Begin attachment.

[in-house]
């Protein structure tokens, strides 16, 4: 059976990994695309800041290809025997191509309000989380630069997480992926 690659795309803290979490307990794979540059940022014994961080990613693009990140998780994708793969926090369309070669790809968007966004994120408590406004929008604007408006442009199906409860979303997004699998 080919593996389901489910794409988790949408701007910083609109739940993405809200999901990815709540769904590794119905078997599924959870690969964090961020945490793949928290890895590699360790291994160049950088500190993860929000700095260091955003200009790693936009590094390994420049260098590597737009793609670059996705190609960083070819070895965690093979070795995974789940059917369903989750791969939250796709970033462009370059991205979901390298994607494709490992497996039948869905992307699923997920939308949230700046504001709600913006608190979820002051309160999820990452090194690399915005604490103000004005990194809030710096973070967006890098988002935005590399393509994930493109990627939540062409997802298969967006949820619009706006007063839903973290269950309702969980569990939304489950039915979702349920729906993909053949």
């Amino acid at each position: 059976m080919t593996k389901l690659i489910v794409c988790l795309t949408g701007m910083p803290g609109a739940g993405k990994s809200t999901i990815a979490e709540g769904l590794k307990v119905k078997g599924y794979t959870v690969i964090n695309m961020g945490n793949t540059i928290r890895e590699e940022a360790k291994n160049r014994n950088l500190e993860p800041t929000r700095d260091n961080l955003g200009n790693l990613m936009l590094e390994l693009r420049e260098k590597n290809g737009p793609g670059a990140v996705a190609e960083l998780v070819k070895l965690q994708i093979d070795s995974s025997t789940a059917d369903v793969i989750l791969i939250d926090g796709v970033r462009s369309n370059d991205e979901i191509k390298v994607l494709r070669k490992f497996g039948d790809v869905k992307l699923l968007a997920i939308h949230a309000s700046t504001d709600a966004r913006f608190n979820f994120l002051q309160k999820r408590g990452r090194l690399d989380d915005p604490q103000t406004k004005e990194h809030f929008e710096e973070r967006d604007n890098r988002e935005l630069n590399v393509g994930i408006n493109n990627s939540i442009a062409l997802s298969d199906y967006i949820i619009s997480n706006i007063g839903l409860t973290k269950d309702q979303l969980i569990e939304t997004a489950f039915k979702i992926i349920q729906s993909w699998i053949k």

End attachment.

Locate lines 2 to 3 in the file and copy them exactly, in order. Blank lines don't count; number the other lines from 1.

């Protein structure tokens, strides 16, 4: 059976990994695309800041290809025997191509309000989380630069997480992926 690659795309803290979490307990794979540059940022014994961080990613693009990140998780994708793969926090369309070669790809968007966004994120408590406004929008604007408006442009199906409860979303997004699998 080919593996389901489910794409988790949408701007910083609109739940993405809200999901990815709540769904590794119905078997599924959870690969964090961020945490793949928290890895590699360790291994160049950088500190993860929000700095260091955003200009790693936009590094390994420049260098590597737009793609670059996705190609960083070819070895965690093979070795995974789940059917369903989750791969939250796709970033462009370059991205979901390298994607494709490992497996039948869905992307699923997920939308949230700046504001709600913006608190979820002051309160999820990452090194690399915005604490103000004005990194809030710096973070967006890098988002935005590399393509994930493109990627939540062409997802298969967006949820619009706006007063839903973290269950309702969980569990939304489950039915979702349920729906993909053949």
């Amino acid at each position: 059976m080919t593996k389901l690659i489910v794409c988790l795309t949408g701007m910083p803290g609109a739940g993405k990994s809200t999901i990815a979490e709540g769904l590794k307990v119905k078997g599924y794979t959870v690969i964090n695309m961020g945490n793949t540059i928290r890895e590699e940022a360790k291994n160049r014994n950088l500190e993860p800041t929000r700095d260091n961080l955003g200009n790693l990613m936009l590094e390994l693009r420049e260098k590597n290809g737009p793609g670059a990140v996705a190609e960083l998780v070819k070895l965690q994708i093979d070795s995974s025997t789940a059917d369903v793969i989750l791969i939250d926090g796709v970033r462009s369309n370059d991205e979901i191509k390298v994607l494709r070669k490992f497996g039948d790809v869905k992307l699923l968007a997920i939308h949230a309000s700046t504001d709600a966004r913006f608190n979820f994120l002051q309160k999820r408590g990452r090194l690399d989380d915005p604490q103000t406004k004005e990194h809030f929008e710096e973070r967006d604007n890098r988002e935005l630069n590399v393509g994930i408006n493109n990627s939540i442009a062409l997802s298969d199906y967006i949820i619009s997480n706006i007063g839903l409860t973290k269950d309702q979303l969980i569990e939304t997004a489950f039915k979702i992926i349920q729906s993909w699998i053949k």